A Preesall high school has been given the thumbs up by Ofsted.
An inspection carried out at Saint Aidan’s CE High School revealed that education at the school has maintained its ‘good’ quality, according to a report published by Ofsted this month.
Inspector Stephen Ruddy wrote: “(Head teacher Andy Smith) and other leaders have created, and sustained, a positive and caring community. Teachers and other staff say that they are proud to work at the school, and pupils say they are valued and well cared for.
“Pupils’ conduct and attitudes to learning are strengths of the school. Pupils understand how to learn well, and routinely do so. As a result, the progress they make across a broad range of subjects is good.
“Pupils enjoy school and most attend regularly. Pupils’ attendance overall is higher than others nationally. Pupils enjoy positive relationships with one another and staff.
“Pupils’ outcomes are good across a range of subjects including English and mathematics.”
However, boys’ progress was not as good as girls’ in English and some other subjects.
The report also found that safeguarding was ‘fit for purpose’ at the school, and any bullying was dealt with ‘swiftly and effectively’.
It read: “Pupils, parents and carers, and staff agree that pupils’ safety is secure. Staff are routinely updated about safeguarding issues, including from external agencies. For example, recently, this has included training to protect pupils from the risks of extremism.”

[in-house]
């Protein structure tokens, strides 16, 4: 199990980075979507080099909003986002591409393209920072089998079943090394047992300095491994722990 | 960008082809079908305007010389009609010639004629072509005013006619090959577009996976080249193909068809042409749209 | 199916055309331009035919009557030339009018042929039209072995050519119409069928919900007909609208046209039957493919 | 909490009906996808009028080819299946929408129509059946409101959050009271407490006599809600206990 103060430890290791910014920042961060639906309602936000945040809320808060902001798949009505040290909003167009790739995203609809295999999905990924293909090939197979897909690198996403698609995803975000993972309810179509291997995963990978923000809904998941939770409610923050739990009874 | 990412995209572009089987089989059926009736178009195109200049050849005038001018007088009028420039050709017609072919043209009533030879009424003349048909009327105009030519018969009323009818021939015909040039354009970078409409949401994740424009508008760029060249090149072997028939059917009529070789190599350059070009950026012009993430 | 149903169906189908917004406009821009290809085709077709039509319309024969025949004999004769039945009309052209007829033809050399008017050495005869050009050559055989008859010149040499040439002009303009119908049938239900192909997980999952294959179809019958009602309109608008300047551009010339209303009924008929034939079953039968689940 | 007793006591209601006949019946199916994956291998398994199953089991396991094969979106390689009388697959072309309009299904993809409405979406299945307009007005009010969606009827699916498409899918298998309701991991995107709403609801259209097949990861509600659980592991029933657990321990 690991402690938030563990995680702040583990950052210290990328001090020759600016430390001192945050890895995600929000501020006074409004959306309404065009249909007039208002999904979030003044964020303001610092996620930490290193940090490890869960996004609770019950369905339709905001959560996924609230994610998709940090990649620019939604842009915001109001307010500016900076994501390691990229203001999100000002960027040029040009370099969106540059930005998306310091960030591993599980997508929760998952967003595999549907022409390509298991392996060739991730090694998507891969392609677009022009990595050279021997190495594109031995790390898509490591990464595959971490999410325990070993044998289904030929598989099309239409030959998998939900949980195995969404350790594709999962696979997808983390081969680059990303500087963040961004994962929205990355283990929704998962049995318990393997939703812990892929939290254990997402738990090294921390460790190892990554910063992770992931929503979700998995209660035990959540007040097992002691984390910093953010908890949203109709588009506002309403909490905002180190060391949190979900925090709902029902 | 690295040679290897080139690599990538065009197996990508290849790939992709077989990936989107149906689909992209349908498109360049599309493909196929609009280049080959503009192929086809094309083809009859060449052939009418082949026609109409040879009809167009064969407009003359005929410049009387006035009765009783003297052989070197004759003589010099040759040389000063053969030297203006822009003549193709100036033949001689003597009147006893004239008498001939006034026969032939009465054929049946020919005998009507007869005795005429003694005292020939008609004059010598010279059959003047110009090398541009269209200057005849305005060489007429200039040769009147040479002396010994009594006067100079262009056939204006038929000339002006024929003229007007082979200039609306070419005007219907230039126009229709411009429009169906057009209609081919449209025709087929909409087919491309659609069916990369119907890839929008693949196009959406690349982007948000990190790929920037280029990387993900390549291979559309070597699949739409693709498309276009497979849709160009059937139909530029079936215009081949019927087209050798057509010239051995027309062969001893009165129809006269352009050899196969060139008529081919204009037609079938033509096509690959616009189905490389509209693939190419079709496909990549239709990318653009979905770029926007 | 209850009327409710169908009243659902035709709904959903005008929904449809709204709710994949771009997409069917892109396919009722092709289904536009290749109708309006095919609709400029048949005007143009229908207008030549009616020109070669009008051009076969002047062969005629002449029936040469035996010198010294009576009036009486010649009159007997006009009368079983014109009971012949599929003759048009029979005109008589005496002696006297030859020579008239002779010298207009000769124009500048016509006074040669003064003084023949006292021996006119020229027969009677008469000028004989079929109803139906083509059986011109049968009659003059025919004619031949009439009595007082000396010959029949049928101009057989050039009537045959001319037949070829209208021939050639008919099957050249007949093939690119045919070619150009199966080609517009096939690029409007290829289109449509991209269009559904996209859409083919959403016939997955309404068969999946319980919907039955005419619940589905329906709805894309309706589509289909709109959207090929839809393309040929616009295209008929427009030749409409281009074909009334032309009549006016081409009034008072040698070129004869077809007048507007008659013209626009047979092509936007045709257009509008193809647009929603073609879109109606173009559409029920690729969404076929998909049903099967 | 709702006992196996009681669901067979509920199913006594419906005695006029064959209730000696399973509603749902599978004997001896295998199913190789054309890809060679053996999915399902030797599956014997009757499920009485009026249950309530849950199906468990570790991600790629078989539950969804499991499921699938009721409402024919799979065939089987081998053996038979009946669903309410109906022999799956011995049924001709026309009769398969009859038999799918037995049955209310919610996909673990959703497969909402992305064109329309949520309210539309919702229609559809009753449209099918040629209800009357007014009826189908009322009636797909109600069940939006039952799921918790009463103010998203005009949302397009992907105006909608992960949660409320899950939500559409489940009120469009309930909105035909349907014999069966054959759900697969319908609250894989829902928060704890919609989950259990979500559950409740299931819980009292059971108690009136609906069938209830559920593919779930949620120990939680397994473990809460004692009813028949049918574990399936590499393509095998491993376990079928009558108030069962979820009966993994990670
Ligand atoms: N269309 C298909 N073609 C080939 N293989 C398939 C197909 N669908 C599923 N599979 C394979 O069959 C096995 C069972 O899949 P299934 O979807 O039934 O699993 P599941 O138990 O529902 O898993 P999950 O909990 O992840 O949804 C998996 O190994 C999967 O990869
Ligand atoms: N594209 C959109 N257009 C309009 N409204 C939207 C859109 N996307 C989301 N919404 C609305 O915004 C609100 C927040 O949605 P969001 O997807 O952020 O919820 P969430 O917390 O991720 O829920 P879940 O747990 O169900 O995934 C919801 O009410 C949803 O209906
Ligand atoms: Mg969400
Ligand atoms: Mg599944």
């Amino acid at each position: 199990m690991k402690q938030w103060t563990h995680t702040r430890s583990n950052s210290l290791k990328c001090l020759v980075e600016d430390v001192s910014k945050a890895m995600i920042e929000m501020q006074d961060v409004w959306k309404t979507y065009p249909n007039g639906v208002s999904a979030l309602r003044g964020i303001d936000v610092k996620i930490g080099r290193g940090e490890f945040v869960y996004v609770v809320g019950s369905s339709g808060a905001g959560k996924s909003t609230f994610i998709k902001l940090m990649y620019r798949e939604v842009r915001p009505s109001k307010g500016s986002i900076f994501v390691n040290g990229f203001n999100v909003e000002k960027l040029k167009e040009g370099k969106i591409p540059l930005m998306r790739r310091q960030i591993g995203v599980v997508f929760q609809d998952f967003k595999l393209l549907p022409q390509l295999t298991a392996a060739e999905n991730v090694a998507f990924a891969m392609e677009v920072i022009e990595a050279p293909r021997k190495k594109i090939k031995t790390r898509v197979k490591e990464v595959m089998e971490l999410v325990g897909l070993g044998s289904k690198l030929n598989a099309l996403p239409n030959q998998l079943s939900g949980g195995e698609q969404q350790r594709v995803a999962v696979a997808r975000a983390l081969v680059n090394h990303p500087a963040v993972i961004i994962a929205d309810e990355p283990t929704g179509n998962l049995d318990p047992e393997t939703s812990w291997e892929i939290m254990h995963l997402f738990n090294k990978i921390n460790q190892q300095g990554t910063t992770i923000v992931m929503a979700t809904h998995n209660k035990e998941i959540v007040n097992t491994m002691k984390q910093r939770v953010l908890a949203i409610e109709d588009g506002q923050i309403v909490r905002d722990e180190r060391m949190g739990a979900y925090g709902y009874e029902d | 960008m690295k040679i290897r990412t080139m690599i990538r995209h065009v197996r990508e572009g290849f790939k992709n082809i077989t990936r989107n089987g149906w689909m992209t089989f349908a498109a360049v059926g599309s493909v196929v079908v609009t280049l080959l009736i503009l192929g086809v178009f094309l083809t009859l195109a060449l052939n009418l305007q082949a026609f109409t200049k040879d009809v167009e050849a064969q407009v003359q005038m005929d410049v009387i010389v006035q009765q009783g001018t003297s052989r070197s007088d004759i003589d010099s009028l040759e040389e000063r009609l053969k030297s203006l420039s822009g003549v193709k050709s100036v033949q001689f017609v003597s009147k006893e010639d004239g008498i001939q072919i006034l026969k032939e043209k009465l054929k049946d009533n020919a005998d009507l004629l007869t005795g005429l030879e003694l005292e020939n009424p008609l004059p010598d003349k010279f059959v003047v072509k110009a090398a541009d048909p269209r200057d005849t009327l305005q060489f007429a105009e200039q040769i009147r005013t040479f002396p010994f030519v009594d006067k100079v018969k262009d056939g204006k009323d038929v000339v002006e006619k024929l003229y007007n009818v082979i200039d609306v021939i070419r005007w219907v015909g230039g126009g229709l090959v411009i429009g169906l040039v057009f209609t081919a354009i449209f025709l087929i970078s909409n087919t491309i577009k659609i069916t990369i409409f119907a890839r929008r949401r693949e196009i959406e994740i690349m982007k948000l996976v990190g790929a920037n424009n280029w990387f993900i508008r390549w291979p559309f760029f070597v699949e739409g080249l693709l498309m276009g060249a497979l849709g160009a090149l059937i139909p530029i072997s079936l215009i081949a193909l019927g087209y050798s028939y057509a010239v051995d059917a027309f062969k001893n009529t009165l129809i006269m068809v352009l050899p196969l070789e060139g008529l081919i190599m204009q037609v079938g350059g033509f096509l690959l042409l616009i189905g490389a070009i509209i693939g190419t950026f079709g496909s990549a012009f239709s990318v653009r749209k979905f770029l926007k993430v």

Andy Smith, who has been headteacher at Saint Aidan’s for more than six years, said: “Although the Ofsted team were only here for a short time they did a very thorough job and I am really pleased that they have produced a report which is an accurate reflection of what I see in the school each day – students and staff working together to learn and to strengthen our community.”
“The report comes at a good time for the school, which has just celebrated some of the best GCSE results in its history.”
Setting out the next steps for the school, the report said that the progress of boys should continue to improve so that it matches that of girls, that teachers should consistently ensure that disabled pupils make good progress, and that the progress of disadvantaged pupils should also continue to improve.